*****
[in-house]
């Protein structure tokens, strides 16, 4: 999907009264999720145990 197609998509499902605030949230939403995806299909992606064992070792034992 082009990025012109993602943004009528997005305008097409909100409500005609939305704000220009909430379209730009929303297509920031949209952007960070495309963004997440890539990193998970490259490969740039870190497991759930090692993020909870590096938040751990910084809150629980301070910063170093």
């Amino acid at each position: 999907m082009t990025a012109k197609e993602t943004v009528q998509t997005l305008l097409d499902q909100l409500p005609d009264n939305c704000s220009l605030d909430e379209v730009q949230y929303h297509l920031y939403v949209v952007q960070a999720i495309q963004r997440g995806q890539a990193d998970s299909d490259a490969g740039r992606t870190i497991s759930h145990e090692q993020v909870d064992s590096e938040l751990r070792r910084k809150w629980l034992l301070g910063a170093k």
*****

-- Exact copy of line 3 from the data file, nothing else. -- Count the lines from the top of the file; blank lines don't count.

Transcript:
């Amino acid at each position: 999907m082009t990025a012109k197609e993602t943004v009528q998509t997005l305008l097409d499902q909100l409500p005609d009264n939305c704000s220009l605030d909430e379209v730009q949230y929303h297509l920031y939403v949209v952007q960070a999720i495309q963004r997440g995806q890539a990193d998970s299909d490259a490969g740039r992606t870190i497991s759930h145990e090692q993020v909870d064992s590096e938040l751990r070792r910084k809150w629980l034992l301070g910063a170093k």